In 1948, Arias was only eight years old and knew little of the impacts of his country’s decision, except that as he grew up, so too did Costa Rica’s commitment to peace. Today, Costa Rica is a bio-diverse rainforest of blooming almond trees and Coprinus mushrooms. There are over 10,000 types of vascular plants, bromelaids, epiphytes and vines, 1,500 species of orchids, great green macaws, red-eyed leaf frogs, green basilisks, orange-chinned parakeets, two-toed sloths, crimson-collared tanagers, and the northern tamandua. What’s more, Costa Rica’s rainforests are the foundation for security in three ways—education, jobs, and health. Costa Rica’s focus on the preservation of its world renowned rainforests is only part of the solution to being ecologically responsible. The rainforest creates jobs and promotes a healthy society.
When asked how companies or individuals could positively engage in environmental conservation and humanitarian efforts, Arias gave several examples like The Peace with Nature Initiative. He commented that Costa Rica has a tradition of being very ecologically minded—with more than 25 percent of its territory environmentally protected and more than half of its territory covered with trees. The Initiative proposes to make Costa Rica carbon neutral by the year 2021, the 100 year celebration of independence. "It will be quite a challenge. I don’t know if we can accomplish that. Certainly, individuals as well as companies can help us to achieve these goals," he said.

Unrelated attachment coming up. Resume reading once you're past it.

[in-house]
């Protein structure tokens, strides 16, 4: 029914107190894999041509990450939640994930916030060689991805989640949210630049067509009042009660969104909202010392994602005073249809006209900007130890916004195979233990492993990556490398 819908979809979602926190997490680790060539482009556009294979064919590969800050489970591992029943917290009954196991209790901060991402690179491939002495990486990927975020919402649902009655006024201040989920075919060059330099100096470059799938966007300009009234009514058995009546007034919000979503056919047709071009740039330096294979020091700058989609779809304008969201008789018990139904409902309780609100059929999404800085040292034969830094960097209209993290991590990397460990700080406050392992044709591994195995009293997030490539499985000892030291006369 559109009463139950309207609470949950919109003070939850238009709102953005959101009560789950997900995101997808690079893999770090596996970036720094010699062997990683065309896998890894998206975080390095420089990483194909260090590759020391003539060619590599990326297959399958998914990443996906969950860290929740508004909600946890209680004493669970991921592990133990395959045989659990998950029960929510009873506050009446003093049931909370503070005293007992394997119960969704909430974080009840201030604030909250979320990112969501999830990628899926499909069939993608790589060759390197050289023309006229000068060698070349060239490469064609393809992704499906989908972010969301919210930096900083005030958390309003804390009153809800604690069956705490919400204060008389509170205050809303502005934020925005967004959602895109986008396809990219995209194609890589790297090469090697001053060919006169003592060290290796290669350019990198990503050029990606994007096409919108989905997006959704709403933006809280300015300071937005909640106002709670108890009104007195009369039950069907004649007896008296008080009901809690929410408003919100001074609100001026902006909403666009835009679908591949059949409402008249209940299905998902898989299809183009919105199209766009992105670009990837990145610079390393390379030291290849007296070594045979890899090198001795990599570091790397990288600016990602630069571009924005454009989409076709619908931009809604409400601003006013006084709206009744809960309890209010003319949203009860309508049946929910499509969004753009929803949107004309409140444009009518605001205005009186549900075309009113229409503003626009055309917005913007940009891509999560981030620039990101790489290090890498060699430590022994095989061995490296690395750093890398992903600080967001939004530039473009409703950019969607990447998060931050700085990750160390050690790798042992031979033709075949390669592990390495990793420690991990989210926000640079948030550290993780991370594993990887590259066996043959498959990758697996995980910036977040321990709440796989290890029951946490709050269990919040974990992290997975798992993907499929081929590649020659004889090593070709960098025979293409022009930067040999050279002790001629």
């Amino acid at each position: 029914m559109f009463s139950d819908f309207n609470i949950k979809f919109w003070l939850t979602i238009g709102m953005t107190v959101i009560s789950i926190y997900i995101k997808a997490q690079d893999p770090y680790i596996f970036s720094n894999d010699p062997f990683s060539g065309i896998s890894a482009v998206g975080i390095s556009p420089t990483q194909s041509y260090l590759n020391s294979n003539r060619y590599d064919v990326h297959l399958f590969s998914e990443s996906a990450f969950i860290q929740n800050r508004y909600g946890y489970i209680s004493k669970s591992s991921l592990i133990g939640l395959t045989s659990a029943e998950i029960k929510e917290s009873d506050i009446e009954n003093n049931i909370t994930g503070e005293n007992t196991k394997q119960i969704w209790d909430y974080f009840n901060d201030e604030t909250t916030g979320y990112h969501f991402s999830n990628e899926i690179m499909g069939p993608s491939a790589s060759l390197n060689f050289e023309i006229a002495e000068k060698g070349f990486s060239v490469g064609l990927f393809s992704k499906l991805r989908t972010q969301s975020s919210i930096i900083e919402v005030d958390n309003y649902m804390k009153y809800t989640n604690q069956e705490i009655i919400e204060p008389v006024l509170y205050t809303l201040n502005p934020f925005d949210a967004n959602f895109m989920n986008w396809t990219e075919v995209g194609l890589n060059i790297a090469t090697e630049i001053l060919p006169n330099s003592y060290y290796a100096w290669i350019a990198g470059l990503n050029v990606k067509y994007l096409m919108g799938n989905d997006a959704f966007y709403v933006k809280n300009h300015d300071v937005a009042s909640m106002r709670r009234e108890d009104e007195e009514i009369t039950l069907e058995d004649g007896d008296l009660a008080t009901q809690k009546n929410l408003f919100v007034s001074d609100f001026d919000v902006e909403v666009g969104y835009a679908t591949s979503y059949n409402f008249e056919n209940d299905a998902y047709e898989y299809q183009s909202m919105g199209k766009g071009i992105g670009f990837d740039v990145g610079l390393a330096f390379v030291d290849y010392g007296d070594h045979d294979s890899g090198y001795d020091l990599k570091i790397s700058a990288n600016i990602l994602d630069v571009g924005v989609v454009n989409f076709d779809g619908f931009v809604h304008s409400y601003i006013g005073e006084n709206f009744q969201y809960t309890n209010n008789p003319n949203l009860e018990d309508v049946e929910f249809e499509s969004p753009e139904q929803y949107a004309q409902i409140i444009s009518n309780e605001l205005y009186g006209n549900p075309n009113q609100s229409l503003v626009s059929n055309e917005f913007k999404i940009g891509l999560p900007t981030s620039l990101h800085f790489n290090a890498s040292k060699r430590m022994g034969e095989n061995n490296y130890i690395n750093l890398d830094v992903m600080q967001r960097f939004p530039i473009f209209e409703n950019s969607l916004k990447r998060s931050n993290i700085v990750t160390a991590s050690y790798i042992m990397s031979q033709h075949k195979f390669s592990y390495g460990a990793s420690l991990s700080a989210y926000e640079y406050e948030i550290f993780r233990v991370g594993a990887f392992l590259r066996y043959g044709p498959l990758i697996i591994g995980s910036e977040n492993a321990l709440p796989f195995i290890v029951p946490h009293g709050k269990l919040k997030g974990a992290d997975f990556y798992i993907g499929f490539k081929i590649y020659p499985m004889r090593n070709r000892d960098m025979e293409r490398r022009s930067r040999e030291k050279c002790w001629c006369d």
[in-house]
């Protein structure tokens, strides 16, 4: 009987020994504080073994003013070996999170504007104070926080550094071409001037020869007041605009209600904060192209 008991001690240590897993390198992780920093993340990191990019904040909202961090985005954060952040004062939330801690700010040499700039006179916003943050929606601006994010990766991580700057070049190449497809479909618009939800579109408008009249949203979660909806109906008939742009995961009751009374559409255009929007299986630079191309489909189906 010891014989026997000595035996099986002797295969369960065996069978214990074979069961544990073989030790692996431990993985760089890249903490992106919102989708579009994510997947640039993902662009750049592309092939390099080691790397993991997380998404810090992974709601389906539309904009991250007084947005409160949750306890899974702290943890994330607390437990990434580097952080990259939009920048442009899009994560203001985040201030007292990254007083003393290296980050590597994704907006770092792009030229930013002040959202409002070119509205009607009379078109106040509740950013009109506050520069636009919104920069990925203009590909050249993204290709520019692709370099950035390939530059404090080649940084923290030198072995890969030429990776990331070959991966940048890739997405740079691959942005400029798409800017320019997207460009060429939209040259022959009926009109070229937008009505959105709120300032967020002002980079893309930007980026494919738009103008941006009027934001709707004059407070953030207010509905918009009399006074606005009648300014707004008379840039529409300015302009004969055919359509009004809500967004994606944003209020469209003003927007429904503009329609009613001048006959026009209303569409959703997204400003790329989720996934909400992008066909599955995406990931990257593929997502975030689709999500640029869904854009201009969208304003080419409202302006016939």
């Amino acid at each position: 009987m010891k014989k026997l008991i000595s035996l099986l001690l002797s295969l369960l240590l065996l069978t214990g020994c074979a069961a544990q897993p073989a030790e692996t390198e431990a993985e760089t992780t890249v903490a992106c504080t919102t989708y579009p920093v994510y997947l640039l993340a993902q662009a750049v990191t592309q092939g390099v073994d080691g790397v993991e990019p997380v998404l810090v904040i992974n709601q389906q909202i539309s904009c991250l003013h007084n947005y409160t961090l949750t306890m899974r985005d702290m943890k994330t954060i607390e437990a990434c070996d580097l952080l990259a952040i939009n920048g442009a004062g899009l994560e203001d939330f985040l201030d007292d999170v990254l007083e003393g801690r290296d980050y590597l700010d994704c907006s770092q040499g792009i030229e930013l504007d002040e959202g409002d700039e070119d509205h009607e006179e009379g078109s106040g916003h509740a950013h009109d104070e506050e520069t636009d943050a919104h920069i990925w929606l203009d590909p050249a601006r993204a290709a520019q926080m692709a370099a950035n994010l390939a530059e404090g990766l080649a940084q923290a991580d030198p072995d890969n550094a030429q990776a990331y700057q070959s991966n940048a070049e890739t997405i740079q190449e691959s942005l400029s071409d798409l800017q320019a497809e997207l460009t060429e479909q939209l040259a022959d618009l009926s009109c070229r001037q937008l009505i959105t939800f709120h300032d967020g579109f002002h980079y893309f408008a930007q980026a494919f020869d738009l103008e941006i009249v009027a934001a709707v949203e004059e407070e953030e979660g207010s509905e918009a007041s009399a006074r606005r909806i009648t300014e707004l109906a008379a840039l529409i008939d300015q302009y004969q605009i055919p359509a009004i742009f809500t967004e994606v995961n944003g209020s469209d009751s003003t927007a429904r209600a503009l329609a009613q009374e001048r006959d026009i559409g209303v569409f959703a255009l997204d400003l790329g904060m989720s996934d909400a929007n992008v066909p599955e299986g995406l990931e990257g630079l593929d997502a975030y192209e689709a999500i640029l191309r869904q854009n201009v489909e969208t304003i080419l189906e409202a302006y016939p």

Instituting carbon neutrality is difficult in industrialized countries like China and the U.S. because of growth and industry. Arias said, "They are not really committed to cut CO2 emissions as the world deserves. It seems to me that, what we need is to change the prevailing value system, because the values that have prevailed in the past century and in this one are greed and selfishness. People have put profits before principles. With those values it is going to be very difficult to really live in a more peaceful world."